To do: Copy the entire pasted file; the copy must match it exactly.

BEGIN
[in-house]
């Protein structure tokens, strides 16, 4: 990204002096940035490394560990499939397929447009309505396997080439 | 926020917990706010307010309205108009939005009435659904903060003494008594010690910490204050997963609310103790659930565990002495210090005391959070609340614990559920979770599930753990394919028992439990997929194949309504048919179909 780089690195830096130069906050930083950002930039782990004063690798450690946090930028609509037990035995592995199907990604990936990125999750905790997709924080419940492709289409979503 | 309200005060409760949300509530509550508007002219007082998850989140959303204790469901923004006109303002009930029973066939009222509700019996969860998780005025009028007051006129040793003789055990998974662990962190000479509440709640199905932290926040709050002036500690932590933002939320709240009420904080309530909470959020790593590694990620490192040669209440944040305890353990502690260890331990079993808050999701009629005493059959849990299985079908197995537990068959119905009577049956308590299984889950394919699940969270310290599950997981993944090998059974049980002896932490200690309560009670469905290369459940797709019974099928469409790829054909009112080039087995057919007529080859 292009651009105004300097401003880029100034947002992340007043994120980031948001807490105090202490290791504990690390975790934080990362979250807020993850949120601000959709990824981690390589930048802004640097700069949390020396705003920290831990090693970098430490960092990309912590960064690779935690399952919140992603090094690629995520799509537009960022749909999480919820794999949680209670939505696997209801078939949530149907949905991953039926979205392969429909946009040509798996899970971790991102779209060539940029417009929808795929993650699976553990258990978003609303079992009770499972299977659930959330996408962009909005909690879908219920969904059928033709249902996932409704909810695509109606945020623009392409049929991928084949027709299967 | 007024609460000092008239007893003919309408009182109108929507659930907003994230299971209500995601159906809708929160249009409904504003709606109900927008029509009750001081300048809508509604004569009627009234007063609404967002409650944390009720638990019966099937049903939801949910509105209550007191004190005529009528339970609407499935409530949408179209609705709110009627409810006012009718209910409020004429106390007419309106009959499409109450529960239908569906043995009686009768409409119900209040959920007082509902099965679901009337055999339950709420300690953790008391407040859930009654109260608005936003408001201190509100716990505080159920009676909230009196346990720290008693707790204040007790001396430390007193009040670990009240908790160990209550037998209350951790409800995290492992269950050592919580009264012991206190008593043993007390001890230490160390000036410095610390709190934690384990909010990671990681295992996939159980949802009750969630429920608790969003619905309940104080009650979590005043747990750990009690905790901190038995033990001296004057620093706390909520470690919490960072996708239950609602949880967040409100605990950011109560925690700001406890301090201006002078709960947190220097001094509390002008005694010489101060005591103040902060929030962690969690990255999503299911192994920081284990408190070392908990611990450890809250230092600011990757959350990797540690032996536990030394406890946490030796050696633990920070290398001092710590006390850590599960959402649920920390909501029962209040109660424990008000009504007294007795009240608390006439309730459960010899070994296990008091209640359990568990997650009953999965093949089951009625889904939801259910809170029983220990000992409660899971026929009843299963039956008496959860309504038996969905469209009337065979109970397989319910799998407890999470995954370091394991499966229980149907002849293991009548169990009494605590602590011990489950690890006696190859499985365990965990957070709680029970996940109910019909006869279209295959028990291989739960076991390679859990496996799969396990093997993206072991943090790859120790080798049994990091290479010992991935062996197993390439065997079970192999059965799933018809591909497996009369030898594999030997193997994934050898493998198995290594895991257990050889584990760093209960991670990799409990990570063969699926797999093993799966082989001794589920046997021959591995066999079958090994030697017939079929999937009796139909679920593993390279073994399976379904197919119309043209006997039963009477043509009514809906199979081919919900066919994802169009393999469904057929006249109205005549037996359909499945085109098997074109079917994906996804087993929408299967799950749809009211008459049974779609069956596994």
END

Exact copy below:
[in-house]
């Protein structure tokens, strides 16, 4: 990204002096940035490394560990499939397929447009309505396997080439 | 926020917990706010307010309205108009939005009435659904903060003494008594010690910490204050997963609310103790659930565990002495210090005391959070609340614990559920979770599930753990394919028992439990997929194949309504048919179909 780089690195830096130069906050930083950002930039782990004063690798450690946090930028609509037990035995592995199907990604990936990125999750905790997709924080419940492709289409979503 | 309200005060409760949300509530509550508007002219007082998850989140959303204790469901923004006109303002009930029973066939009222509700019996969860998780005025009028007051006129040793003789055990998974662990962190000479509440709640199905932290926040709050002036500690932590933002939320709240009420904080309530909470959020790593590694990620490192040669209440944040305890353990502690260890331990079993808050999701009629005493059959849990299985079908197995537990068959119905009577049956308590299984889950394919699940969270310290599950997981993944090998059974049980002896932490200690309560009670469905290369459940797709019974099928469409790829054909009112080039087995057919007529080859 292009651009105004300097401003880029100034947002992340007043994120980031948001807490105090202490290791504990690390975790934080990362979250807020993850949120601000959709990824981690390589930048802004640097700069949390020396705003920290831990090693970098430490960092990309912590960064690779935690399952919140992603090094690629995520799509537009960022749909999480919820794999949680209670939505696997209801078939949530149907949905991953039926979205392969429909946009040509798996899970971790991102779209060539940029417009929808795929993650699976553990258990978003609303079992009770499972299977659930959330996408962009909005909690879908219920969904059928033709249902996932409704909810695509109606945020623009392409049929991928084949027709299967 | 007024609460000092008239007893003919309408009182109108929507659930907003994230299971209500995601159906809708929160249009409904504003709606109900927008029509009750001081300048809508509604004569009627009234007063609404967002409650944390009720638990019966099937049903939801949910509105209550007191004190005529009528339970609407499935409530949408179209609705709110009627409810006012009718209910409020004429106390007419309106009959499409109450529960239908569906043995009686009768409409119900209040959920007082509902099965679901009337055999339950709420300690953790008391407040859930009654109260608005936003408001201190509100716990505080159920009676909230009196346990720290008693707790204040007790001396430390007193009040670990009240908790160990209550037998209350951790409800995290492992269950050592919580009264012991206190008593043993007390001890230490160390000036410095610390709190934690384990909010990671990681295992996939159980949802009750969630429920608790969003619905309940104080009650979590005043747990750990009690905790901190038995033990001296004057620093706390909520470690919490960072996708239950609602949880967040409100605990950011109560925690700001406890301090201006002078709960947190220097001094509390002008005694010489101060005591103040902060929030962690969690990255999503299911192994920081284990408190070392908990611990450890809250230092600011990757959350990797540690032996536990030394406890946490030796050696633990920070290398001092710590006390850590599960959402649920920390909501029962209040109660424990008000009504007294007795009240608390006439309730459960010899070994296990008091209640359990568990997650009953999965093949089951009625889904939801259910809170029983220990000992409660899971026929009843299963039956008496959860309504038996969905469209009337065979109970397989319910799998407890999470995954370091394991499966229980149907002849293991009548169990009494605590602590011990489950690890006696190859499985365990965990957070709680029970996940109910019909006869279209295959028990291989739960076991390679859990496996799969396990093997993206072991943090790859120790080798049994990091290479010992991935062996197993390439065997079970192999059965799933018809591909497996009369030898594999030997193997994934050898493998198995290594895991257990050889584990760093209960991670990799409990990570063969699926797999093993799966082989001794589920046997021959591995066999079958090994030697017939079929999937009796139909679920593993390279073994399976379904197919119309043209006997039963009477043509009514809906199979081919919900066919994802169009393999469904057929006249109205005549037996359909499945085109098997074109079917994906996804087993929408299967799950749809009211008459049974779609069956596994």